Brittany “Bree” Newsome
Bree Newsome has always been sensitive to the essential role that art and symbols play in shaping culture and consciousness. As she watched the funeral of Rev. Clementa Pinkney, one of 9 people slaughtered in the name of white supremacy at Mother Emmanuel AME Church in Charleston, South Carolina, she recognized the message being communicated clearly by the US flag and the SC state flag at half-mast while the Confederate flag remained fully furled. Refusing to accept the premise of this image – that white supremacy is supreme, untouchable and invincible – she scaled the 30-foot flagpole in front of the South Carolina Statehouse and removed the “stars and bars” boldly declaring, “This flag comes down today!” The image of Bree with the Confederate flag in hand has become a touchstone of empowerment for disenfranchised people around the globe.
Rev. Dr. Jamal Harrison Bryant
Time magazine has identified Jamal Harrison Bryant as one of the key figures of this hour to move the generation forward. His training and tutelage emanated from his time serving as National Youth and College Director of the NAACP where he organized a national “Stop The Violence Start the Love” campaign to counter the violence that claimed the lives of thousands of young African Americans. As pastor of 10,000 millennials, he has fused spirituality with social responsibility registering more voters than any church in the state of Maryland. His on the ground social justice commentary and leadership were exhibited during the uprisings in Baltimore in the aftermath of the death of Freddie Gray, and Trayvon Martin.
Rev. Dr. Otis Moss III
Senior Pastor of Trinity United Church of Christ in Chicago, Ill., Rev. Dr. Otis Moss III is a preacher, activist, author and culture critic; with an eye toward justice and equality, as evidenced through the gospel of Jesus Christ. Dr. Moss regularly provides biblical context and theological support to a myriad of groups and causes. This “new millennial” preacher is committed to preaching prophetically that the message of love and justice are inseparable companions. As part of his community engagement through Trinity United Church of Christ, Dr. Moss led the team that came up with the “My Life Matters” curriculum; which includes the viral video “Get Home Safely: 10 Rules of Survival,” created in the aftermath of Michael Brown’s death at the hands of Ferguson, Missouri police. He recently addressed the Congressional Black Caucus during its annual legislative conference prayer breakfast on “Accept Your Desert Assignment,” where he provided a religious framework for the Black Lives Matter movement. Dr. Moss often uses various types of music and media to reach multi-generational audiences.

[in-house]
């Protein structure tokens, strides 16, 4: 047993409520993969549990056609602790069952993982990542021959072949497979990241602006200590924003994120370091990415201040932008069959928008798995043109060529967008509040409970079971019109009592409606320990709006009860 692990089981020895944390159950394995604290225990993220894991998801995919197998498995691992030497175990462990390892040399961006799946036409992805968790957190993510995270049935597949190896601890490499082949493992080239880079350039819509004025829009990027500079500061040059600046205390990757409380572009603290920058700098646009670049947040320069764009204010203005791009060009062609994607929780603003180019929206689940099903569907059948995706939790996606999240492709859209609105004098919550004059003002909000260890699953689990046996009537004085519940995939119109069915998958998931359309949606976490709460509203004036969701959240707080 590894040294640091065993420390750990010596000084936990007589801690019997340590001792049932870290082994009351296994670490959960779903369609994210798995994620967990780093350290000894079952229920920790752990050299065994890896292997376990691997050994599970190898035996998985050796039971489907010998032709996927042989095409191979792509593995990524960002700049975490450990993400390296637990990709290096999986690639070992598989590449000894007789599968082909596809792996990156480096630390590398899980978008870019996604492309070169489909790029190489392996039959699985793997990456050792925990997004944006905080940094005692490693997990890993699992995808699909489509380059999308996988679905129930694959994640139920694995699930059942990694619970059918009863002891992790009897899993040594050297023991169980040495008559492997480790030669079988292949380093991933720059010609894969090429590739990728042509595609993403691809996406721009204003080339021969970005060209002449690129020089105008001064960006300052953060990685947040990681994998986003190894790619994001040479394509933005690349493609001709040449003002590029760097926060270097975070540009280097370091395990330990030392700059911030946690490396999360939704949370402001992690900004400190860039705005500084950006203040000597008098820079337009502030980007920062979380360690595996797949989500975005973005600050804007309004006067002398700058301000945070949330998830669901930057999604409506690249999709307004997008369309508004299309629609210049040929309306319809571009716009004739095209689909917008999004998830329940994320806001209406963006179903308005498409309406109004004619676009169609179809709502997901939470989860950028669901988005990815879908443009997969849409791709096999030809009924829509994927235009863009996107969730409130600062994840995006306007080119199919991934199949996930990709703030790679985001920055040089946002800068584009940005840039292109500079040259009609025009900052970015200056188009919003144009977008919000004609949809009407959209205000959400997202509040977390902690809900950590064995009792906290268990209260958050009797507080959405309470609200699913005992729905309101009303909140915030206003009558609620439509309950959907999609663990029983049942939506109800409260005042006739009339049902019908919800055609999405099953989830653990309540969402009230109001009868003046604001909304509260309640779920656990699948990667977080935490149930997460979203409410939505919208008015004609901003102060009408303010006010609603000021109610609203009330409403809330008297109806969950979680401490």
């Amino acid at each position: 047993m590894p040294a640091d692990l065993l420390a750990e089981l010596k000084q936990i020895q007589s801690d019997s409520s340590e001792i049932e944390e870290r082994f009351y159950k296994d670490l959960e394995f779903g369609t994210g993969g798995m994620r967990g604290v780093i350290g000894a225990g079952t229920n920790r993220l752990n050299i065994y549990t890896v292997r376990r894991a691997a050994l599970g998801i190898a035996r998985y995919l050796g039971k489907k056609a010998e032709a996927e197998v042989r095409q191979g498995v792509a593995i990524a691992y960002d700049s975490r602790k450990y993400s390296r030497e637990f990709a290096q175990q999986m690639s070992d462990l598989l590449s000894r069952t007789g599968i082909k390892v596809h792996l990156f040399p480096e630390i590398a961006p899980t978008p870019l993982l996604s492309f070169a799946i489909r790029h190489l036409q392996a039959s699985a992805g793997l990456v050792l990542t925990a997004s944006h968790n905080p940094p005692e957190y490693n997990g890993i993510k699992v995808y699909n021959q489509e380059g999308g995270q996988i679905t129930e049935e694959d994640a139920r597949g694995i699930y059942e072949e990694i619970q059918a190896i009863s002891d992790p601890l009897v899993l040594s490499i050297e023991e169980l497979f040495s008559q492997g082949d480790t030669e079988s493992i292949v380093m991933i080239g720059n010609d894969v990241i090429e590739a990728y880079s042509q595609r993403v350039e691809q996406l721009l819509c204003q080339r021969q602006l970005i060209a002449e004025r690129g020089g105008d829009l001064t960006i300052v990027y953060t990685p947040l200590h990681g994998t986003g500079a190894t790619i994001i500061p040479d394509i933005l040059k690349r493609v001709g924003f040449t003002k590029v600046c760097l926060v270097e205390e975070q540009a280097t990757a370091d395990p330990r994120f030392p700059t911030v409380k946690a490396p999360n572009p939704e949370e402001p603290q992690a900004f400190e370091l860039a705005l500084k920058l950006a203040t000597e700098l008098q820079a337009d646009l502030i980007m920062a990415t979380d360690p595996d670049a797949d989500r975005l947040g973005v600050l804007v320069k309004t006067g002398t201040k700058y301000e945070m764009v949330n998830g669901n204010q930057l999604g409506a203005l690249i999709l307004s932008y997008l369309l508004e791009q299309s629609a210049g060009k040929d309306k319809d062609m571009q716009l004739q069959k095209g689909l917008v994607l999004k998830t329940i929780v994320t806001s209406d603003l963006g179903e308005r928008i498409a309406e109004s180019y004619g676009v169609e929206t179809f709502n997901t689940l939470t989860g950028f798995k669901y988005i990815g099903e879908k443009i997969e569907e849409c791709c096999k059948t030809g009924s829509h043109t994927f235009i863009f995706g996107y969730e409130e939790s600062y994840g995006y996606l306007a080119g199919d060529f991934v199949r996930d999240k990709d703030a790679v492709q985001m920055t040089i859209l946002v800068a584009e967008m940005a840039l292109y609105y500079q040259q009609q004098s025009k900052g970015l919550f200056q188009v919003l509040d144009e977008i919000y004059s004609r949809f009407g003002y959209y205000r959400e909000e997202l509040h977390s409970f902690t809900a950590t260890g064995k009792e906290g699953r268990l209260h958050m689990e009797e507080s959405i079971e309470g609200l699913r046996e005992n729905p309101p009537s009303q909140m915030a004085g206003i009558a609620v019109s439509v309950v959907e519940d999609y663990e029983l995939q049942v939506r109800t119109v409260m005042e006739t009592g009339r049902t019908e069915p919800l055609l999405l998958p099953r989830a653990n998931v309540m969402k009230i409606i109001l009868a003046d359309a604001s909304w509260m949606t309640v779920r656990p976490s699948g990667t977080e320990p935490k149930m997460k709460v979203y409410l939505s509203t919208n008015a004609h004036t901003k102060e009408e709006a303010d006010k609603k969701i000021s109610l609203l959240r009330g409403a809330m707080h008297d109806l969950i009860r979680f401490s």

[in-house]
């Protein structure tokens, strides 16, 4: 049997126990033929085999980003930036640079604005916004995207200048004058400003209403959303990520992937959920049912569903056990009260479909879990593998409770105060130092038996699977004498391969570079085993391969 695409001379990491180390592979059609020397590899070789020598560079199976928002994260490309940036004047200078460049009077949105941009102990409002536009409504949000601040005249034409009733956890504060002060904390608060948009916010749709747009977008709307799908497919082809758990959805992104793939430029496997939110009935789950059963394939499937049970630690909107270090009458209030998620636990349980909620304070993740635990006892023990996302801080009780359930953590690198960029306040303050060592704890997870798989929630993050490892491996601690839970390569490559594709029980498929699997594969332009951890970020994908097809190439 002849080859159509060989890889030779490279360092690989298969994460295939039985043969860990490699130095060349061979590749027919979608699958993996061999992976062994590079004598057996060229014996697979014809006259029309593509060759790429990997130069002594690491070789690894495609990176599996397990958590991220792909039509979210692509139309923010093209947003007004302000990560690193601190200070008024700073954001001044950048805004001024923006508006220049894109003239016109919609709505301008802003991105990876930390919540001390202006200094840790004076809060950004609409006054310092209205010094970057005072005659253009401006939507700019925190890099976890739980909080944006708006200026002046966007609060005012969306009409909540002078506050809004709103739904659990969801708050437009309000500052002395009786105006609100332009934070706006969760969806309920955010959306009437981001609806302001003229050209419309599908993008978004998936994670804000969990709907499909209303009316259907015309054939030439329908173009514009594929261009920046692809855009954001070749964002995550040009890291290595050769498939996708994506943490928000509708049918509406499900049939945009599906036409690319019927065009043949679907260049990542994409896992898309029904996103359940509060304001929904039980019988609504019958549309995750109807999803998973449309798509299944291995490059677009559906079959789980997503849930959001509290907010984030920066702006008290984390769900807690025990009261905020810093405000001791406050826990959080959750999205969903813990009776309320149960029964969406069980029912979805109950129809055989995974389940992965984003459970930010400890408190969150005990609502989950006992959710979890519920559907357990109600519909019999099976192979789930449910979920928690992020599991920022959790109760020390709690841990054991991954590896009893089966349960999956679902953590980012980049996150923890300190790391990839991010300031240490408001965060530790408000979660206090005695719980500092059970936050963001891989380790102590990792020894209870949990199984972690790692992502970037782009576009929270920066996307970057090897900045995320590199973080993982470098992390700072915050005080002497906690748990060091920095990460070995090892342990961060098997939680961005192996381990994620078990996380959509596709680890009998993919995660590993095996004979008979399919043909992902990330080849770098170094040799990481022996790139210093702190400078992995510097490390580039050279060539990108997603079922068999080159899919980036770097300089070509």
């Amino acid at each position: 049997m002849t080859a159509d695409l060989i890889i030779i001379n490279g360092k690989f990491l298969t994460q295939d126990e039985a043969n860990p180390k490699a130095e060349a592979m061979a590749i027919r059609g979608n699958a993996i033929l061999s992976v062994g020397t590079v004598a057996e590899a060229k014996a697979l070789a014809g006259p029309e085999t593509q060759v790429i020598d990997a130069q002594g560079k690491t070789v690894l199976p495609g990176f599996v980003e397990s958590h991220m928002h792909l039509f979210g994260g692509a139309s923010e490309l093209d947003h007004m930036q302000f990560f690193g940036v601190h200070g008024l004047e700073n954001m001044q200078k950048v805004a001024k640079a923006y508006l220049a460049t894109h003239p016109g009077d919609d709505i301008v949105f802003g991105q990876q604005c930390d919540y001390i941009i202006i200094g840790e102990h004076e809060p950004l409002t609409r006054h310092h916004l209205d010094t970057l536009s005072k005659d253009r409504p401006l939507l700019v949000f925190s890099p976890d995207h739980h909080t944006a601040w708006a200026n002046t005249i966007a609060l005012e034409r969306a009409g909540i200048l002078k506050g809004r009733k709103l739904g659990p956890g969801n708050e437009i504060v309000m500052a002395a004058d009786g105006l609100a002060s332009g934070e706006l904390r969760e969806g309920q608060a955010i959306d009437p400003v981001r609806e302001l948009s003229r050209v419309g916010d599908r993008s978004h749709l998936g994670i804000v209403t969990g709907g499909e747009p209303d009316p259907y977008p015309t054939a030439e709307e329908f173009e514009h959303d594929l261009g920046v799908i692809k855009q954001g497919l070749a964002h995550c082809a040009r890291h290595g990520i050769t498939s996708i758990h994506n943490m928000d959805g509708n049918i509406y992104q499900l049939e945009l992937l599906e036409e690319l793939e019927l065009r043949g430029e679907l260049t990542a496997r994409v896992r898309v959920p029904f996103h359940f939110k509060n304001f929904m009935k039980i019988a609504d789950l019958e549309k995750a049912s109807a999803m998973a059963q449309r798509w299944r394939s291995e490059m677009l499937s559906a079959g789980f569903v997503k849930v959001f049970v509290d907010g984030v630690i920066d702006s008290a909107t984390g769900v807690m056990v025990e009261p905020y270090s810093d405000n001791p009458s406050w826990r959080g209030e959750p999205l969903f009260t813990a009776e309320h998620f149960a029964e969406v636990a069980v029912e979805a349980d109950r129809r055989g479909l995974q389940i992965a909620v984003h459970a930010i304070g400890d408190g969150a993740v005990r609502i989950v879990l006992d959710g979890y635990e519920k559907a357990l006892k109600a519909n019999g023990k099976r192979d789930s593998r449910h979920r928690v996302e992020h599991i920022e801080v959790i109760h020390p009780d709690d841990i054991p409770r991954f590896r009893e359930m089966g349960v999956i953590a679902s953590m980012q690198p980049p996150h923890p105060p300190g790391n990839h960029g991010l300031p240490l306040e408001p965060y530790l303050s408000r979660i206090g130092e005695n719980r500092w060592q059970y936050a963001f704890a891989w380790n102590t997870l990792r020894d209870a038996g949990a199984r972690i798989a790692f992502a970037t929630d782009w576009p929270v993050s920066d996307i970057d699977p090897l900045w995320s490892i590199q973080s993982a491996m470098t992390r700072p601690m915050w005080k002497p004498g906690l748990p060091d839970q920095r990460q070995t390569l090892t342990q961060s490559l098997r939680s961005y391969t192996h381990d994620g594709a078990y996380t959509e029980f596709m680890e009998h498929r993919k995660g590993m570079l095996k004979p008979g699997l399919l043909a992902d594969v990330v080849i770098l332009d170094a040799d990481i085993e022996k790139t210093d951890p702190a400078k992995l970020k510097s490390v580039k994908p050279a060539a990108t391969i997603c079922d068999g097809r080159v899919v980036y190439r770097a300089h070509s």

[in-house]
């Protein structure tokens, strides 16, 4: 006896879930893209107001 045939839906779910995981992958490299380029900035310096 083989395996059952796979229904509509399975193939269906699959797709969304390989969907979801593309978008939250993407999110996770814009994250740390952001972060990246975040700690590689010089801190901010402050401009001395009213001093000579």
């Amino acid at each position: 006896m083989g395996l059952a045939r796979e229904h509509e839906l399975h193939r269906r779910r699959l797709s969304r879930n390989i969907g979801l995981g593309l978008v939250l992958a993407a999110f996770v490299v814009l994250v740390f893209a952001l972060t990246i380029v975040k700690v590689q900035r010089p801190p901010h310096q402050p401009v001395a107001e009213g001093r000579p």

Rev. Dr. Howard-John Wesley
Rev. Dr. Howard-John Wesley, a biblical scholar and arguably one of the greatest orators of our generation, is the much sought after, gifted, anointed, and dynamic pastor of the historic Alfred Street Baptist Church in Alexandria, Virginia, whose history dates back more than 200 years. Under the helm of this powerful visionary, teacher and social justice leader, Alfred Street Baptist Church is the first and only faith-based organization to date to donate $1 million to the Smithsonian’s National Museum of African American History and Culture (NMAAHC). Not afraid to take on social and political issues, Rev. Wesley led community protest marches against the New York grand jury’s decision not to indict in the death of Eric Gardner. His sermon, “When the Verdict Hurts,” was acknowledged in Time magazine’s July 29, 2013 cover story, “After Trayvon” as one of the best sermons preached in the United States following the “not guilty” verdict in State of Florida v. George Zimmerman. Three of Dr. Wesley’s sermons, “When the Verdict Hurts,” “A Rizpah Response,” (along with the black hoodie he donned while preaching this sermon), and “Tell Your Own Story,” will all be archived in the NMAAHC’s faith-based collection.